I clean up my list every 3 months. The way I do it is, I create a segment list for those who read my emails but don't take action, and those who don't read my email. Then after a process of elimination I delete them from the system. I see them as an expense as I still have to pay my autoresponder provider to have them there regardless.

          It's all about providing value, if I'm not providing value to my subscribers there is no reason to waste their time and mine!
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  • I´m not an email expert, in fact I don´t do any email marketing at all. But I receive emails for years and know when something works on me. I would do a combination of both.

    Let´s say I present myself as an expert on Facebook and try to sell them a product about making money with Facebook. I would write them emails about the advantages of Facebook, seen from different angles, mentioning the product in every email and also offering them some other useful products for making money with Facebook now and then. Everything is centred around Facebook. I will probably only sell something when people are thinking: I am going to do this. And I have to convince them that it´s worth to do it.
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  • Profile picture of the author nasuryono
    I like your idea of Method B since you are qualifying your buyer by doing so.

    You are essentially moving your buyer from Group one (Low Ticket Item) to Group two (Mid Ticket Item) to group three (High Ticket Item).

    In the long run, you'll get a much better conversion tracking because you have qualified your buyers. That's why I like your B method.
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  • Profile picture of the author jack4321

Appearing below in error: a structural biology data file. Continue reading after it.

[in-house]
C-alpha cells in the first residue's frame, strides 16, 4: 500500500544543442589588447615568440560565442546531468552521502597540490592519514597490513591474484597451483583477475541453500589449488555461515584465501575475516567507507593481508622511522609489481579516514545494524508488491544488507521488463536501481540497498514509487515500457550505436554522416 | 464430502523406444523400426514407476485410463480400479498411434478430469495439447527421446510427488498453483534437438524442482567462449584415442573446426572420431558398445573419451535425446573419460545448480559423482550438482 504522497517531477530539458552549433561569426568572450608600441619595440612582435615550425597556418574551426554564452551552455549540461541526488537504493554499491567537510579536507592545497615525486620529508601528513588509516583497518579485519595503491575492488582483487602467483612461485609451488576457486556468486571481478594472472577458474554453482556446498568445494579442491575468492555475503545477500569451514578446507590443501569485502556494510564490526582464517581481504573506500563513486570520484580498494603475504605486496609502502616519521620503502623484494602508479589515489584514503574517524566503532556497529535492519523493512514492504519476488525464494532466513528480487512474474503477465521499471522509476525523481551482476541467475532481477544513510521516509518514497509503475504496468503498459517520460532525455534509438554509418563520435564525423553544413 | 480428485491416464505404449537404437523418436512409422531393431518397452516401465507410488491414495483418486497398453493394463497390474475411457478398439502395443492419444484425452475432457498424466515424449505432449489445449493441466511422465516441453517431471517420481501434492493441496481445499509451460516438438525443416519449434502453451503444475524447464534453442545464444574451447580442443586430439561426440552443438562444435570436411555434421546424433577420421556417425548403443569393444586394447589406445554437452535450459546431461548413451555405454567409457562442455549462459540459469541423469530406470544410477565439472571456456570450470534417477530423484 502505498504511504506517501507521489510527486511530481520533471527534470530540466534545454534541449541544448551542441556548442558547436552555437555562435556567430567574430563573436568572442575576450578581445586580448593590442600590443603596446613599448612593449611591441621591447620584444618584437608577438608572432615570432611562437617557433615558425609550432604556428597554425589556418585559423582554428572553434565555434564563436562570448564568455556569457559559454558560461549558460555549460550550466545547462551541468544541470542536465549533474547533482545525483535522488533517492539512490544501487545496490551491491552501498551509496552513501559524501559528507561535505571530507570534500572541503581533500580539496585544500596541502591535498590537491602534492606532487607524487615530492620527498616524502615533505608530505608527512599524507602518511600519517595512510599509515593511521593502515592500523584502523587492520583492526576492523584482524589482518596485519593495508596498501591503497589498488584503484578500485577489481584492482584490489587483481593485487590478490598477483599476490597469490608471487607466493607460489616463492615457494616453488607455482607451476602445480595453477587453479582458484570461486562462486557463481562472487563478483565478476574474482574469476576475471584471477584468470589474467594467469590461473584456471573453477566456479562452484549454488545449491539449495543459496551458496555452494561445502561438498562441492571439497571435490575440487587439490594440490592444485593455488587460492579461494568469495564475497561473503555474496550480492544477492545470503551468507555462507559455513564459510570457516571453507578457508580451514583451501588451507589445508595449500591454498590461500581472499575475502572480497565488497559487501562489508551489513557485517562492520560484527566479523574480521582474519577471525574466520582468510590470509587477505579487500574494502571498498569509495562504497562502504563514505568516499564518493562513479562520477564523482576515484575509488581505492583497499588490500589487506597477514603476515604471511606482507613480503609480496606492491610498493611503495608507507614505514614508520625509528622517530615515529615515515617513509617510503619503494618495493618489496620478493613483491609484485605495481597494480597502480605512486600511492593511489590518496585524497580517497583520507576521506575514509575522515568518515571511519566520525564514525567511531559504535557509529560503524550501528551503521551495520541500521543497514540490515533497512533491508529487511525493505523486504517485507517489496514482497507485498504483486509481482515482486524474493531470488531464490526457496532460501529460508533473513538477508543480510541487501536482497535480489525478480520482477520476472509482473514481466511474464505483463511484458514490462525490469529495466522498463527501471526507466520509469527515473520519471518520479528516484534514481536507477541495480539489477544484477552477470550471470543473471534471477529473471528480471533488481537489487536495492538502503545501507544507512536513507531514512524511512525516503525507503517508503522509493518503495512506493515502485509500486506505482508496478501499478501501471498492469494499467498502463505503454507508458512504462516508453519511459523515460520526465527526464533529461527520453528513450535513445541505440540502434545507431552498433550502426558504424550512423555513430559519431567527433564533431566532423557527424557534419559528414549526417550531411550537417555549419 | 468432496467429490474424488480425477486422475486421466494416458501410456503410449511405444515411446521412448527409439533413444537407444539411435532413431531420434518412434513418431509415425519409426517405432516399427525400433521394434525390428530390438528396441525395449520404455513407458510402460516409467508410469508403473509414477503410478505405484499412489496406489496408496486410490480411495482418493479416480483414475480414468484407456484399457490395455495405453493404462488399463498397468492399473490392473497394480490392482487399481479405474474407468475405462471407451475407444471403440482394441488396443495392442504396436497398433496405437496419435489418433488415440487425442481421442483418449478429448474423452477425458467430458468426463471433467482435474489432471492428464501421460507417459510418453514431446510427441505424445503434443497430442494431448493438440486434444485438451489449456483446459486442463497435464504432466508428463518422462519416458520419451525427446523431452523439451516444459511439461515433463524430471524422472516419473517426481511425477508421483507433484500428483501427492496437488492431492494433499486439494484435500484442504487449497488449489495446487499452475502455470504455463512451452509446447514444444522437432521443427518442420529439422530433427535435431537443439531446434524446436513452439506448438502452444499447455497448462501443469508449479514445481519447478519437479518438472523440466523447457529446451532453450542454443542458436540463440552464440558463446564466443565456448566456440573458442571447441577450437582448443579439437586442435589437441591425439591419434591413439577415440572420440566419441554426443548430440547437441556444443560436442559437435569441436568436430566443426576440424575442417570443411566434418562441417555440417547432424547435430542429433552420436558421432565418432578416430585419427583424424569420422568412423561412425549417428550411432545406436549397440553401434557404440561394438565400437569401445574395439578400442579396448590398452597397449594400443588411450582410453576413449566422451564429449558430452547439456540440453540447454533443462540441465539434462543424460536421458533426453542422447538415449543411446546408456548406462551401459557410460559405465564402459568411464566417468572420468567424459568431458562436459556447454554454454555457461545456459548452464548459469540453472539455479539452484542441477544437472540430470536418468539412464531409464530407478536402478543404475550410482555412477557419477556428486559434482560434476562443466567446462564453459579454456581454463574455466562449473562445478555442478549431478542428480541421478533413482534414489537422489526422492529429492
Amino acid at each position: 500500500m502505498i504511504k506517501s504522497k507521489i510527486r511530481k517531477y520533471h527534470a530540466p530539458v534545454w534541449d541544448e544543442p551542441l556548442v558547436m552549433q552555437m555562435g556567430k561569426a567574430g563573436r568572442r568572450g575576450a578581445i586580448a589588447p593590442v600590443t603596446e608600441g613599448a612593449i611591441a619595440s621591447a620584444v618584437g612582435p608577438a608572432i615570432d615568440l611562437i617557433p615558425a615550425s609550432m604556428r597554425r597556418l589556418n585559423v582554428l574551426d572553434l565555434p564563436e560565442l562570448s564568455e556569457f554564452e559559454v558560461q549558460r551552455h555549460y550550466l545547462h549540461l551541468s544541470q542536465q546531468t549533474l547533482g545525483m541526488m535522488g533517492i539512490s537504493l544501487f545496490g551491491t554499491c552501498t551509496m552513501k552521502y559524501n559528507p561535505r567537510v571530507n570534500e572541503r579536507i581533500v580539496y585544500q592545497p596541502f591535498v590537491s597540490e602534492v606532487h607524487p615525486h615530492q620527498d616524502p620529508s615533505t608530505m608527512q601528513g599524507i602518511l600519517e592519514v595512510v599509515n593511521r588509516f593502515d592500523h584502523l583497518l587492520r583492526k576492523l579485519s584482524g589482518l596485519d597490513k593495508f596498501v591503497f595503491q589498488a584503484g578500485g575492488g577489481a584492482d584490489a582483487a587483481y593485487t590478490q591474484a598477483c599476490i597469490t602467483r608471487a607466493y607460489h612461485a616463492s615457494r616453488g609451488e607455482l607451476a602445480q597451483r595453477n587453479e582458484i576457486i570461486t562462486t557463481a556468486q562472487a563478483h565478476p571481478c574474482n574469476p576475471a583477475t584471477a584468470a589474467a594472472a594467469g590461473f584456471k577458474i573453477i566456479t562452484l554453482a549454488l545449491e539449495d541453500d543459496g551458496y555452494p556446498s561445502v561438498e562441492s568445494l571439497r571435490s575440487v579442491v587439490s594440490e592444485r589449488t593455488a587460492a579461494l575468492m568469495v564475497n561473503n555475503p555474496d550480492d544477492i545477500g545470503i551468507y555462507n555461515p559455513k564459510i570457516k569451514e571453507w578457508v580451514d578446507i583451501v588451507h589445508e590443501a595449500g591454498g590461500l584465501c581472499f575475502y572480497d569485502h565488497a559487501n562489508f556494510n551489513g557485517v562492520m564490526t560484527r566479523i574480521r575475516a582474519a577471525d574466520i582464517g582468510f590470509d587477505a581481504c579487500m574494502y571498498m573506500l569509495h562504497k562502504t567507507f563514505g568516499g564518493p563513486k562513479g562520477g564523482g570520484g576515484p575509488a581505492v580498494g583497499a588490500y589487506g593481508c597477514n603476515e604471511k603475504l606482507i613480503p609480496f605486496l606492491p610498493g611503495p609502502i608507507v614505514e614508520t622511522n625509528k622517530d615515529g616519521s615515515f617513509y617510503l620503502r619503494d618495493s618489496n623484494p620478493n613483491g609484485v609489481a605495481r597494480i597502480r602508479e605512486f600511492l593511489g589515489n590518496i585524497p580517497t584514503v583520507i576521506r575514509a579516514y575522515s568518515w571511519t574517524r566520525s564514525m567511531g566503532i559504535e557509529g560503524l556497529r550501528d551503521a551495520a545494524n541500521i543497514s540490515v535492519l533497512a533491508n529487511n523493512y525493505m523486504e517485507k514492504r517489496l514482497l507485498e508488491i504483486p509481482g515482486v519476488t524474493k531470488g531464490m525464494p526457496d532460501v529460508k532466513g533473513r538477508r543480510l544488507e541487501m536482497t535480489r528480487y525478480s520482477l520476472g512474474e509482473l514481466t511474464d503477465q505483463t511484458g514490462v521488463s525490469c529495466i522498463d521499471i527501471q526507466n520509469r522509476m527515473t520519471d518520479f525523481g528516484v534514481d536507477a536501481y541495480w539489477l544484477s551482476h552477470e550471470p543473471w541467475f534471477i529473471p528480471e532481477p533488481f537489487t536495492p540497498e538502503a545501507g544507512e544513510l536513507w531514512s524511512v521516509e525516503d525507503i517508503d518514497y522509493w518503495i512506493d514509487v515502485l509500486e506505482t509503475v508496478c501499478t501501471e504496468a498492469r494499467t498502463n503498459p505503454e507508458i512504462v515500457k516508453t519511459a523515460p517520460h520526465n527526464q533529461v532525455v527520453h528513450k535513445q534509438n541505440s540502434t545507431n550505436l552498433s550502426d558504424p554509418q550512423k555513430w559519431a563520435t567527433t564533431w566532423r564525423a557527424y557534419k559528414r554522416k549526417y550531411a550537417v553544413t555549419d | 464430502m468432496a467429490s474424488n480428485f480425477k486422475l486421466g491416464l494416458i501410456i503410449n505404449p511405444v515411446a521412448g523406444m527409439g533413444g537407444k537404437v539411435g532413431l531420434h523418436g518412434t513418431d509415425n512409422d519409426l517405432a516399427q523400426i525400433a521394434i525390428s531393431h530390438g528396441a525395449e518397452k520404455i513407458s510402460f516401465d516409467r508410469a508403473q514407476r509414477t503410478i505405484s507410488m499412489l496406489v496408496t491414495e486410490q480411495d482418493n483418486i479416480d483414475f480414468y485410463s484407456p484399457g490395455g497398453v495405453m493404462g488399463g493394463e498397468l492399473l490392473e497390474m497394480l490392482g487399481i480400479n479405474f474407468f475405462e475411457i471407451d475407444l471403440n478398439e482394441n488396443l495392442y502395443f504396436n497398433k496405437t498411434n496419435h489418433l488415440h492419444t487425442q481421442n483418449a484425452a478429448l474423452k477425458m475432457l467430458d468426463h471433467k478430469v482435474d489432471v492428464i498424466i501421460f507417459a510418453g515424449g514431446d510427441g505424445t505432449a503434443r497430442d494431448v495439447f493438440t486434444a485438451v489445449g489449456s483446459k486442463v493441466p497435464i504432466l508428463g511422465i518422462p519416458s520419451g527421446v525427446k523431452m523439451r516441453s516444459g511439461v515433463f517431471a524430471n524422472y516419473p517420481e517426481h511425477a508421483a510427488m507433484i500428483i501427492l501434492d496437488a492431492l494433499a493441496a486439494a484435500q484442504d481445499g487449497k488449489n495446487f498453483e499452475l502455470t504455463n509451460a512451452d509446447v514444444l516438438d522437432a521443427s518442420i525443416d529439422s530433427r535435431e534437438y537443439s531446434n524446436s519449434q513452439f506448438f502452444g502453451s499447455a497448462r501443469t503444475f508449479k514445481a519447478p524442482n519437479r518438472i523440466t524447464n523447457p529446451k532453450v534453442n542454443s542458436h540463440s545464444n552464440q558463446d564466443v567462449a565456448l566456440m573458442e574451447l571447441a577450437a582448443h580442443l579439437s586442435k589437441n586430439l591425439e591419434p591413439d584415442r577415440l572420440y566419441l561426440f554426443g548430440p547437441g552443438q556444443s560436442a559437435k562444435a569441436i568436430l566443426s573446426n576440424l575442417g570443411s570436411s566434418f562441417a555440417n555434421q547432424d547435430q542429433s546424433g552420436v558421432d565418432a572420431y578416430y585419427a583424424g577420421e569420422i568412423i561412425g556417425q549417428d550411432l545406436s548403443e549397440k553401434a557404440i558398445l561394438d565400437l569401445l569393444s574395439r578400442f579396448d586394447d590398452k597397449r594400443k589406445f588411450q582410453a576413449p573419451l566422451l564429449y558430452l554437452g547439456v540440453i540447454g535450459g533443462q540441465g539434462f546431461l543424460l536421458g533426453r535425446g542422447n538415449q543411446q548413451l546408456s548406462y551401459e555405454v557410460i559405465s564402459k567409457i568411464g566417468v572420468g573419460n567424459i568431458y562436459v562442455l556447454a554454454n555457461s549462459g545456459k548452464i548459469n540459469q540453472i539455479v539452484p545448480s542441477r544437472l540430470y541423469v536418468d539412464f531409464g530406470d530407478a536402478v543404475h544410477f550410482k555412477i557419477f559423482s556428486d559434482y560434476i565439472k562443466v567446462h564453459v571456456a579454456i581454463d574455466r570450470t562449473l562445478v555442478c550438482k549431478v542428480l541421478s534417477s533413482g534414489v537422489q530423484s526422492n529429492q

I'm not en expert of email marketing, what I can tell you is that some tips about writing email.

    1. Write a good subject line
    The Subject line that is read before the email is even opened. If this sounds canned, or like a sales pitch, the rest of the email will probably never get read.

    2. Use proper formatting.
    Proper formatting allows recipients to focus on the main point and increases the chance of them reading the entire email.

    3. Use emphasis mark to emphasize your main sentence. It is convenient for customers to notice the most important point of the content. However, not too much or it will lost its function.

    4. Professional knowledge.
    It includs grammar mistakes and introduction about your products. If there is something wrong, customers will have a negative impression about your email even company.

    5. Don’t spend your whole email telling about you or your product.
    It is just impolite and less useful. You had better tell some information about yourself and your company, which will add
    dependability favorable impression about this email. Then, manybe they will read it.

    Then, you had better get help from a help desk software, which help with getting email addresses, managing them, creating message, sending the email and analyzing the results. You can download a free one from the site to have a test.
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  • Profile picture of the author Lucian Lada
    Paul, that's a lot of content if you send emails day in day out. One question: do you send long or short emails? I wonder if people would like to read over 1k word articles each and every day.
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    • Profile picture of the author myob
      My emails are typically 1200-1500 words, along with resource links and free downloads. The "trick" is to provide rich content that subscribers actually want to read, and eagerly anticipate the next issue. There is almost always a chance, however, that lengthy emails contain spam trigger words which makes them end up in bulk folders. Early on, my subscribers are advised to whitelist my email address to avoid this inconvenience. In my experience, long (but engaging) emails can dramatically increase sales conversion rates.